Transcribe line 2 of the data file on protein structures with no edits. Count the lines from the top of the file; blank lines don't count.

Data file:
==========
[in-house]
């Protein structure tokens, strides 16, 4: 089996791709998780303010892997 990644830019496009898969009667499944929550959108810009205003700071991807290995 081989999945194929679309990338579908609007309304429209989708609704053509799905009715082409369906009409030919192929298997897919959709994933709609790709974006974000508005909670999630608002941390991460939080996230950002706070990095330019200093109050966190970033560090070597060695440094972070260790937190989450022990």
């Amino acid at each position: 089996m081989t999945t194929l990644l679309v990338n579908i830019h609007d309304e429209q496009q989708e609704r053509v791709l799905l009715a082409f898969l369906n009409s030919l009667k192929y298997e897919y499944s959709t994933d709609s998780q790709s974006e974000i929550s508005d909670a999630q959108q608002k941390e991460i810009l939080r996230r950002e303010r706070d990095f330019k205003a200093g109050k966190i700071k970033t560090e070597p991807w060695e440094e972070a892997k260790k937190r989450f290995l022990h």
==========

């Protein structure tokens, strides 16, 4: 089996791709998780303010892997 990644830019496009898969009667499944929550959108810009205003700071991807290995 081989999945194929679309990338579908609007309304429209989708609704053509799905009715082409369906009409030919192929298997897919959709994933709609790709974006974000508005909670999630608002941390991460939080996230950002706070990095330019200093109050966190970033560090070597060695440094972070260790937190989450022990």